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Chinua Achebe Writing Culture:
Representations of Gender and Tradition in Things Fall Apart
Wherever something stands,
there something else will stand.
While Achebe's early novels have been popularly received for their representation of an early African nationalist tradition that repudiates imperialist and colonialist ideology, his counter-narratives have only been narrowly discussed for their theoretical speculation on cultural and ideological production as a mode of resistance within the nationalist tradition that the texts so evidently celebrate. My epigraph not only recognizes that the definition of "tradition" in Achebe's work hinges upon ideological conflict, it comments also on the varying forms of consciousness that arise within discourses of self-definition within Igbo traditional culture. Moreover, it communicates the idea of complex rather than simple relationships between individuals and groups in the world of Achebe's "fictional" Igbo communities.
This essay intends an appropriation of Bakhtin's notion of "heteroglossia" and dialogism in its exploration of some concerns relevant to the question of the representation of ideology in Things Fall Apart. Bakhtin's notion of dialogism views narrative discourses as forms of social exchange that locate "the very basis" of individual and social "behaviour" within conflicting worldviews and "determine the very bases" of "ideological interrelations" in a manner similar to that found in Achebe's narrative. Novelistic discourse thus performs "no longer as [mere] information, directions, rules, models," but enables us to locate dialogue in its more immediate ideological and political context (342). Hayden White implies something of this immediacy of context when he suggests distinguishing between "a discourse that openly adopts a perspective that looks out on the world and reports it" and one that "make[s] the world speak itself and speak itself as a story" (2).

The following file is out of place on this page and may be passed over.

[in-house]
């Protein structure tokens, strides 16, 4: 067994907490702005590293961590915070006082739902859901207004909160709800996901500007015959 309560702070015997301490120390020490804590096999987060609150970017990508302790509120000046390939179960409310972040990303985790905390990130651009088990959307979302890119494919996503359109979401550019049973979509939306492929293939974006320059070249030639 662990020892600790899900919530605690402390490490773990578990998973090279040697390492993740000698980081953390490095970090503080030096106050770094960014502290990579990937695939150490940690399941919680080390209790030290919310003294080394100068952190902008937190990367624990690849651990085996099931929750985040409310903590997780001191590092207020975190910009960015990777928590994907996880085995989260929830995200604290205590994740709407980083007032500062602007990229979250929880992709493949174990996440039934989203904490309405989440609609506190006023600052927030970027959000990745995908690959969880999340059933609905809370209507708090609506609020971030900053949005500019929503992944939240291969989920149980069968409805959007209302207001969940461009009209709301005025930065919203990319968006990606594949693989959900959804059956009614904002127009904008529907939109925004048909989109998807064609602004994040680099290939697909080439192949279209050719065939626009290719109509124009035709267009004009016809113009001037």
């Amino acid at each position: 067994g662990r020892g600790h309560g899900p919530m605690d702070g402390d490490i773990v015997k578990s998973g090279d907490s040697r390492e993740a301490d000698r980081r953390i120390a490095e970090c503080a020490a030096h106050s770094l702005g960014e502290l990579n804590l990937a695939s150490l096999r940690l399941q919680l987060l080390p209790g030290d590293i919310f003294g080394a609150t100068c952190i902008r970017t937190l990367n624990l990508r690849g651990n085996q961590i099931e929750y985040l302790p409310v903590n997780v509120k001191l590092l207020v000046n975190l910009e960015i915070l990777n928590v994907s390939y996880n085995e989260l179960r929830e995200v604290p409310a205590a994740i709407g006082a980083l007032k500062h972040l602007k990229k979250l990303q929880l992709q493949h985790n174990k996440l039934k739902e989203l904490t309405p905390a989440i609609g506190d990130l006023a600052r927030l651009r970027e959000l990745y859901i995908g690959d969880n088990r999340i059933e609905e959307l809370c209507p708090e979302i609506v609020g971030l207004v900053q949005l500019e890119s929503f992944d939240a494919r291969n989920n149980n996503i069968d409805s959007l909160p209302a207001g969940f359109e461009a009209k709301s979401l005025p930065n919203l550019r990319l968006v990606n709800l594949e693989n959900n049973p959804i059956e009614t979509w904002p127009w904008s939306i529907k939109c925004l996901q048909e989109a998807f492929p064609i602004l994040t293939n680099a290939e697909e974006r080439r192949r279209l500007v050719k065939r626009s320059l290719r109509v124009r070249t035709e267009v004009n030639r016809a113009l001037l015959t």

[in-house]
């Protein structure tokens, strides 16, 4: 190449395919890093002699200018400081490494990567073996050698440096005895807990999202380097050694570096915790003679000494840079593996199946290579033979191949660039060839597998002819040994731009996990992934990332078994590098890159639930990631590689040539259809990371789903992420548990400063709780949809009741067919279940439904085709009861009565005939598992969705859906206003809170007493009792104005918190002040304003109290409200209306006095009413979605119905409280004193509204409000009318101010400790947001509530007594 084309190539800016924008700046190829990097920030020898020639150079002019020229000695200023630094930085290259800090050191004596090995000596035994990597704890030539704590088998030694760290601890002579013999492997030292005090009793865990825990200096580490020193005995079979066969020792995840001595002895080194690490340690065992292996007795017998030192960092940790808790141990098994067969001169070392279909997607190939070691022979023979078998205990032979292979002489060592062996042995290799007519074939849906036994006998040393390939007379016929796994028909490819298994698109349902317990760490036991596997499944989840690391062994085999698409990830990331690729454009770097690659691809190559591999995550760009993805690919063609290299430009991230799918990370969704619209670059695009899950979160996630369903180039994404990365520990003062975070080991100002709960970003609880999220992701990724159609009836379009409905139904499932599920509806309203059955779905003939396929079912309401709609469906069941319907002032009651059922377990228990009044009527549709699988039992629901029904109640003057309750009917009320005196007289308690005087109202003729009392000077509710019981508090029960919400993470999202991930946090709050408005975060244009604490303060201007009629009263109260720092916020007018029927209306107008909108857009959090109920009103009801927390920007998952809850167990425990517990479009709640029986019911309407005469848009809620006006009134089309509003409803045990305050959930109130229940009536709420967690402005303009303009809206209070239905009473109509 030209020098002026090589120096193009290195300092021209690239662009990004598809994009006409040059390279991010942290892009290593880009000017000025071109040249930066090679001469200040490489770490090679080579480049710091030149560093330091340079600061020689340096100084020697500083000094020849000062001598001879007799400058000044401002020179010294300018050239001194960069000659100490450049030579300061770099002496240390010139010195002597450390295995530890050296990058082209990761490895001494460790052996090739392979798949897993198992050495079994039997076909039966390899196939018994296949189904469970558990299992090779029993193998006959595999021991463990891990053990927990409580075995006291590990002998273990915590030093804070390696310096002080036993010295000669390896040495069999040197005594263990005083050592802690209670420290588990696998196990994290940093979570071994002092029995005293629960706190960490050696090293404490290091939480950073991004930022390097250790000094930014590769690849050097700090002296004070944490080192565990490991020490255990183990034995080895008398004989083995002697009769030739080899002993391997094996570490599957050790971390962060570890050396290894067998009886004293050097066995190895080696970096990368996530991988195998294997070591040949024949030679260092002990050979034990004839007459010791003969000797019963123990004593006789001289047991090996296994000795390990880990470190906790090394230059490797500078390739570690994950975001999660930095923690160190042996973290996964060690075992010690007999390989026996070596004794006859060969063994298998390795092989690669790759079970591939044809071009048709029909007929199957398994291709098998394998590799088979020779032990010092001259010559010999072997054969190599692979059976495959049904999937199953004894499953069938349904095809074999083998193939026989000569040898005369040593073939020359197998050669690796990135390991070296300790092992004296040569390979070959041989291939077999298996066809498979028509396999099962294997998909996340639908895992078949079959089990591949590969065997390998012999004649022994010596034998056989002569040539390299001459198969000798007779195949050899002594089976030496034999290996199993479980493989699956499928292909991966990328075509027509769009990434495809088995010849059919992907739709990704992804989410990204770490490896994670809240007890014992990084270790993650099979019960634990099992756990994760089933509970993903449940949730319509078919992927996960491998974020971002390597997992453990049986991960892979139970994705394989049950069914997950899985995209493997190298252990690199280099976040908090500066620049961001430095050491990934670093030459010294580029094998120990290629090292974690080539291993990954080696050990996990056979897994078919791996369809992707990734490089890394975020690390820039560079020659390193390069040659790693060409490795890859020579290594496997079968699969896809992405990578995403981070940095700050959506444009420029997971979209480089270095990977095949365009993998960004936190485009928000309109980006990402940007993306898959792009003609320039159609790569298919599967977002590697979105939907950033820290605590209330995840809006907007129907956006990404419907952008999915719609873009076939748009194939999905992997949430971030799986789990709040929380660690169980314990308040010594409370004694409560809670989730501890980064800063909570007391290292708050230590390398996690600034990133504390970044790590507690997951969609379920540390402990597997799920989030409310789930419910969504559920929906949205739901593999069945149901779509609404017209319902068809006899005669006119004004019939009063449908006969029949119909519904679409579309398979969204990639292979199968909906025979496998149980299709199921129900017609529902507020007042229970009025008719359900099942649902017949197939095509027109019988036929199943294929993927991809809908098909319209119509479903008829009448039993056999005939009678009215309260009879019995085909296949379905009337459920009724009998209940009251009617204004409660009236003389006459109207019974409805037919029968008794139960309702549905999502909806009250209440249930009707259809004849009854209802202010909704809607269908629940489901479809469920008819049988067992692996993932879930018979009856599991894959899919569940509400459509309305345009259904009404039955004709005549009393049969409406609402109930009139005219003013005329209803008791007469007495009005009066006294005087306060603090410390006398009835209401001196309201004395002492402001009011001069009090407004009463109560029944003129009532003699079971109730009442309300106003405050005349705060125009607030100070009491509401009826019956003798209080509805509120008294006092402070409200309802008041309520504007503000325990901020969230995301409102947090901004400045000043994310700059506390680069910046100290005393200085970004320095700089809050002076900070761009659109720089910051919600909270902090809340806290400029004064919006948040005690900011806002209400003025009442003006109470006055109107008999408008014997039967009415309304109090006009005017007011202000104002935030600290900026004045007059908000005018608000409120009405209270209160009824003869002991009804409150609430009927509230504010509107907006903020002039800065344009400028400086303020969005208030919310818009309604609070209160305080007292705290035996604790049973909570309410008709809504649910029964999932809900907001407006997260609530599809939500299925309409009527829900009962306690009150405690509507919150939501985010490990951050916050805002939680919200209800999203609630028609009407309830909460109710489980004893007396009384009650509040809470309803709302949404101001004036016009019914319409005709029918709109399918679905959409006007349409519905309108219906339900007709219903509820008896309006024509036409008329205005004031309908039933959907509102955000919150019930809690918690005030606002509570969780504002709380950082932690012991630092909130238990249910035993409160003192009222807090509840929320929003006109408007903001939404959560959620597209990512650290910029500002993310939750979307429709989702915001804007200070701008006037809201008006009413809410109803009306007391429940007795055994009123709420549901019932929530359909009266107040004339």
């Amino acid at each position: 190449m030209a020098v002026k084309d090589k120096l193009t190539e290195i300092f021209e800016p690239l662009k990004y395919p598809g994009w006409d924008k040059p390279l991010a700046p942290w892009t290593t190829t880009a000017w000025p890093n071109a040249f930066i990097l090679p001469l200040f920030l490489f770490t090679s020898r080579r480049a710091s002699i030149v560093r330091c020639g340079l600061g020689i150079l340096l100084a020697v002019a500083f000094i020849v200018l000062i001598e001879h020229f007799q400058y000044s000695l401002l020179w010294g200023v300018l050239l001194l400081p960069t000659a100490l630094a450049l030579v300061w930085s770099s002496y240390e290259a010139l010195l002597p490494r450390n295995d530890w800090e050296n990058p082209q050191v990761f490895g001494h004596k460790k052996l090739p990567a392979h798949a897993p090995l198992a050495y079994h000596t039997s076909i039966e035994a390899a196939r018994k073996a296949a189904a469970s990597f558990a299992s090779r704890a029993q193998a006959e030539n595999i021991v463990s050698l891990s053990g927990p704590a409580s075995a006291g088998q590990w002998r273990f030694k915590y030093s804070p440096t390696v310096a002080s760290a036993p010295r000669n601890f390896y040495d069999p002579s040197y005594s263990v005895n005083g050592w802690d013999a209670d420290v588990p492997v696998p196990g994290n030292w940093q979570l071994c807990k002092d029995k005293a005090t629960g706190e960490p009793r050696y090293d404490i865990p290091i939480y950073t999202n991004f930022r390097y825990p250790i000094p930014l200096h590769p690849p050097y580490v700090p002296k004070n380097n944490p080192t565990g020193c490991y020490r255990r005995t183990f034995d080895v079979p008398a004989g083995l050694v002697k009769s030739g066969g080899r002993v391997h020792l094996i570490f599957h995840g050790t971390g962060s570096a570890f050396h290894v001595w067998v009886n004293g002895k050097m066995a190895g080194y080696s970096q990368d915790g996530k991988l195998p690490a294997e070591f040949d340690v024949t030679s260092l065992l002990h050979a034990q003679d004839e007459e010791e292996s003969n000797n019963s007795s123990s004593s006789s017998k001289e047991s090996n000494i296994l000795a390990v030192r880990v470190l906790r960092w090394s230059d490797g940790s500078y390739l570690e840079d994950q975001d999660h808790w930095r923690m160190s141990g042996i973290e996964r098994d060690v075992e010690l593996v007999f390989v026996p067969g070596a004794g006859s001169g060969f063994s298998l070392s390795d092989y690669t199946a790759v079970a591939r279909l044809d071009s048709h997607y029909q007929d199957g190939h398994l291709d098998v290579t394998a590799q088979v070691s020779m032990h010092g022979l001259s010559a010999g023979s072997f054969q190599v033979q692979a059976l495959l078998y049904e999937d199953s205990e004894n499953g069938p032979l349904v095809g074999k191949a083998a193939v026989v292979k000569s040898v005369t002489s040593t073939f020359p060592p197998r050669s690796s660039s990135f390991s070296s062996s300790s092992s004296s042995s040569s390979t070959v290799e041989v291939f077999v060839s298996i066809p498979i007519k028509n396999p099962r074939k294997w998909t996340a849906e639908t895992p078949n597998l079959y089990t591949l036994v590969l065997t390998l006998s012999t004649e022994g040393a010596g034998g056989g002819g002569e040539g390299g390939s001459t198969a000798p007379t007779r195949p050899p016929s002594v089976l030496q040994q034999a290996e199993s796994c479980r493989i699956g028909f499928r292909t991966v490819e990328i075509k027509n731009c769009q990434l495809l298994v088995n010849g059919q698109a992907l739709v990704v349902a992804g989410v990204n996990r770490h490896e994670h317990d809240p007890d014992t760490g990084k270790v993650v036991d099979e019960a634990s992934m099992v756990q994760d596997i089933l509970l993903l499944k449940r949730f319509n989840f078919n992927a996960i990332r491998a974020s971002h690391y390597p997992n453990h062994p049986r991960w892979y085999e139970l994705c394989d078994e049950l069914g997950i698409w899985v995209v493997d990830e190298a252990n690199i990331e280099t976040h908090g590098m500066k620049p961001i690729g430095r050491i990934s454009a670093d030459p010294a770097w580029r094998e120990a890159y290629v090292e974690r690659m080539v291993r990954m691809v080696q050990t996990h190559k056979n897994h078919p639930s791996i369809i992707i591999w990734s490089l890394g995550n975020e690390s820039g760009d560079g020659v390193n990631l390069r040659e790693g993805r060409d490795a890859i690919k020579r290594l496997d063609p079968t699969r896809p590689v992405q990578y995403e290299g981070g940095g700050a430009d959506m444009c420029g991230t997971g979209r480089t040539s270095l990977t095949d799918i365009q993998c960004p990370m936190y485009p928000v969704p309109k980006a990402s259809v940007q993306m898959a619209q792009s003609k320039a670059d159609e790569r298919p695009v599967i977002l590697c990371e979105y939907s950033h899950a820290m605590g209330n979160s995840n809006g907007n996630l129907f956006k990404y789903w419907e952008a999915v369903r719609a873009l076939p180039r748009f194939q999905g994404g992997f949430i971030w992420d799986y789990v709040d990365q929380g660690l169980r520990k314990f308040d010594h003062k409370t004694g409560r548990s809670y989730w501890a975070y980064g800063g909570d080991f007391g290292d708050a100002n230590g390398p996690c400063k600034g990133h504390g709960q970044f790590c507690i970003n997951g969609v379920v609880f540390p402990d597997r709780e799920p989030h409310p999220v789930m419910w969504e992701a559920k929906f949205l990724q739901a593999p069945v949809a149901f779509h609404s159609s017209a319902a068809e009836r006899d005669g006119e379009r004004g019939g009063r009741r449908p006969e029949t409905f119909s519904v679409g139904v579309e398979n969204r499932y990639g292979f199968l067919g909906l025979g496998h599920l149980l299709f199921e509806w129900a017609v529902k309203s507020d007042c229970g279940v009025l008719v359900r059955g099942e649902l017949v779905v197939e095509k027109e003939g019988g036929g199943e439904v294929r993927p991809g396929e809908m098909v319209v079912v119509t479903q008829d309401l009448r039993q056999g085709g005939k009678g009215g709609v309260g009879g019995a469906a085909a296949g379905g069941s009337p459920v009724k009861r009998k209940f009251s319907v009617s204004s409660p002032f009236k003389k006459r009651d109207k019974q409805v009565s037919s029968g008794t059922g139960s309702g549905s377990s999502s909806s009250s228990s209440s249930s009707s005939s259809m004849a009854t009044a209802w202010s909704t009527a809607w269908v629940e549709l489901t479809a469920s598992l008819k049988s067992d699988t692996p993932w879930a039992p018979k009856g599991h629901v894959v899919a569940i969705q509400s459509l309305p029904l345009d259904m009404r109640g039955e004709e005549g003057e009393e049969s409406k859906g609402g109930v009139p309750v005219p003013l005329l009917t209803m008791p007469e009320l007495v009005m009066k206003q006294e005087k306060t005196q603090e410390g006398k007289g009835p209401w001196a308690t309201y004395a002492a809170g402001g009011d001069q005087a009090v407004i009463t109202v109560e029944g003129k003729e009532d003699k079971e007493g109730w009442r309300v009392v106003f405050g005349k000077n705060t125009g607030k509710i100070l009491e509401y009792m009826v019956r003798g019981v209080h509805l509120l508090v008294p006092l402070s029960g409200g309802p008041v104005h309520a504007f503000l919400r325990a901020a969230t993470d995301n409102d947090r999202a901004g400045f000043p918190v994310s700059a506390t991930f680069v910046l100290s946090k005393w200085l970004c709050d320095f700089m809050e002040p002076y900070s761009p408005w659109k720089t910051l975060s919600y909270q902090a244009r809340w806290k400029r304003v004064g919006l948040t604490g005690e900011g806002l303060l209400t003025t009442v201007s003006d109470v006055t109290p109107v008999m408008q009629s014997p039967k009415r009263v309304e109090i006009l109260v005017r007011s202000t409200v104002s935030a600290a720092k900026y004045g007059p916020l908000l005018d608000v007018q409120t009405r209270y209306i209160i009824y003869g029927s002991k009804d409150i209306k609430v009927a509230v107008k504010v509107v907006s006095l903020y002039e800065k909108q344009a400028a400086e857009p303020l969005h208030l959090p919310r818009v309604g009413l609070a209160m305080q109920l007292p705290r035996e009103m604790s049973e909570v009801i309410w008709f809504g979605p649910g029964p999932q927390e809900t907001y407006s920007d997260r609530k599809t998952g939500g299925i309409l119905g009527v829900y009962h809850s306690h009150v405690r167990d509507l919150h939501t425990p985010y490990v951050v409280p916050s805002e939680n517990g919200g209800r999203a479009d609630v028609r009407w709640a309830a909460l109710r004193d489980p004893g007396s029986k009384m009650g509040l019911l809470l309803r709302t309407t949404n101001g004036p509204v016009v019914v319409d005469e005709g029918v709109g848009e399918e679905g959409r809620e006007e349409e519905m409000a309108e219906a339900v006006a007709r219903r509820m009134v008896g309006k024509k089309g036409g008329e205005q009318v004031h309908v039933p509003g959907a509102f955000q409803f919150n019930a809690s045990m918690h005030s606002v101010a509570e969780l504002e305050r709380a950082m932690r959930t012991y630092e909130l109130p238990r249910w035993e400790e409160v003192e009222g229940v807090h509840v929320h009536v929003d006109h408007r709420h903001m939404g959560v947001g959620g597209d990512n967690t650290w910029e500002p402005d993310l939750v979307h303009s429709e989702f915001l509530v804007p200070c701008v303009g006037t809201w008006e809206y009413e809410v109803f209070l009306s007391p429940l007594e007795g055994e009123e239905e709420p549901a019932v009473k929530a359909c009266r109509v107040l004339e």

Writing stories that speak for themselves is central to Achebe's novelistic agenda. In a famous early essay, he wrote: "I would be quite satisfied if my novels . . . did no more than teach my readers that their past . . . was not one long night of savagery from which the first Europeans acting on God's behalf delivered them" ("Morning Yet" 45). Representing an African worldview through narratives that speak for themselves meant that Achebe would draw upon Igbo oral traditions to narrate the stories of his communities, while bearing in mind Richard Bauman's exhortations that in utilizing oral traditions to engage the "canons of elite" Western literary "traditions and texts," oral narrative must not be taken merely to be "the reflection of [End Page 148] culture" or "the cognitive arena for sorting out the logic of cultural codes" in historical writing: instead, oral narratives must be utilized "contextually and ethnographically, in order to discover the individual, social and cultural factors that give it shape and meaning" (2).
Challenging and displacing the narratives of colonialist writers like Joyce Cary and Joseph Conrad meant for Achebe the appropriation of ethnographic modes of representation to prove that the communities of his African past were neither "primitive" nor "without history" (Clifford 10). James Clifford, borrowing from Bakhtin, argues that since culture is not "a unified corpus of symbols and meanings that can be definitively interpreted," ethnographic representation must incorporate a narratological dialogism that reveals culture's "contested, temporal, and emergent" nature (19). As George Marcus also contends, this dialogical approach to ethnographic representation must be borne in mind by both "outsiders" like Conrad and Cary writing about the Other and "insiders" like Achebe writing about themselves and their own cultures. 1 Henrietta Moore, among anthropologists welcoming the new dialogical ethnography of Clifford and others, agrees with them on the use of "new forms of writing such as those predicated on dialogue, intertextuality and heteroglossia to unmask and displace the unitary authority" of the "author" (107).
Things Fall Apart's famous ending describes the District Commissioner's yearning to write the story of his colonized natives as a challenging ethnographic project in a moment of the colonial encounter in Africa. Having just witnessed the death...